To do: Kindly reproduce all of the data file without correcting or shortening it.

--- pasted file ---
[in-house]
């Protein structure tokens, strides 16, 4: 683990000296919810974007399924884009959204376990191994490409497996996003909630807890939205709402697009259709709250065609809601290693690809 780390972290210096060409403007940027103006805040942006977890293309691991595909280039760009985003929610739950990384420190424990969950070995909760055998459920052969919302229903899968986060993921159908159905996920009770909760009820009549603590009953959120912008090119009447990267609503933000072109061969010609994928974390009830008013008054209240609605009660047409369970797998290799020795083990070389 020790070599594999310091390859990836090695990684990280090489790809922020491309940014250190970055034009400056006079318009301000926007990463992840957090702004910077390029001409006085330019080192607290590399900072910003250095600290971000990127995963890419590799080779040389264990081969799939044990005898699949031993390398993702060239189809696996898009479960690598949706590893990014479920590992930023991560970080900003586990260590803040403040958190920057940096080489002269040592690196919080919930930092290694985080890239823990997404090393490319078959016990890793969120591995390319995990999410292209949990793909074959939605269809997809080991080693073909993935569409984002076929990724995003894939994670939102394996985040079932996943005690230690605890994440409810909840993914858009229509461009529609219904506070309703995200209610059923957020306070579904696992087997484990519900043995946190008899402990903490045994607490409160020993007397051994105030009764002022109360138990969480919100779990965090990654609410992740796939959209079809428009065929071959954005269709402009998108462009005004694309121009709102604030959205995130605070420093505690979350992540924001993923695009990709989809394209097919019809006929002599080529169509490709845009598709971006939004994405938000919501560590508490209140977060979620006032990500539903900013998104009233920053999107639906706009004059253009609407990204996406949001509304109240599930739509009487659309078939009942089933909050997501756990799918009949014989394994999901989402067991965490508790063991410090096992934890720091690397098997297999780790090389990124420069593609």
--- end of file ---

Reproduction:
[in-house]
């Protein structure tokens, strides 16, 4: 683990000296919810974007399924884009959204376990191994490409497996996003909630807890939205709402697009259709709250065609809601290693690809 780390972290210096060409403007940027103006805040942006977890293309691991595909280039760009985003929610739950990384420190424990969950070995909760055998459920052969919302229903899968986060993921159908159905996920009770909760009820009549603590009953959120912008090119009447990267609503933000072109061969010609994928974390009830008013008054209240609605009660047409369970797998290799020795083990070389 020790070599594999310091390859990836090695990684990280090489790809922020491309940014250190970055034009400056006079318009301000926007990463992840957090702004910077390029001409006085330019080192607290590399900072910003250095600290971000990127995963890419590799080779040389264990081969799939044990005898699949031993390398993702060239189809696996898009479960690598949706590893990014479920590992930023991560970080900003586990260590803040403040958190920057940096080489002269040592690196919080919930930092290694985080890239823990997404090393490319078959016990890793969120591995390319995990999410292209949990793909074959939605269809997809080991080693073909993935569409984002076929990724995003894939994670939102394996985040079932996943005690230690605890994440409810909840993914858009229509461009529609219904506070309703995200209610059923957020306070579904696992087997484990519900043995946190008899402990903490045994607490409160020993007397051994105030009764002022109360138990969480919100779990965090990654609410992740796939959209079809428009065929071959954005269709402009998108462009005004694309121009709102604030959205995130605070420093505690979350992540924001993923695009990709989809394209097919019809006929002599080529169509490709845009598709971006939004994405938000919501560590508490209140977060979620006032990500539903900013998104009233920053999107639906706009004059253009609407990204996406949001509304109240599930739509009487659309078939009942089933909050997501756990799918009949014989394994999901989402067991965490508790063991410090096992934890720091690397098997297999780790090389990124420069593609």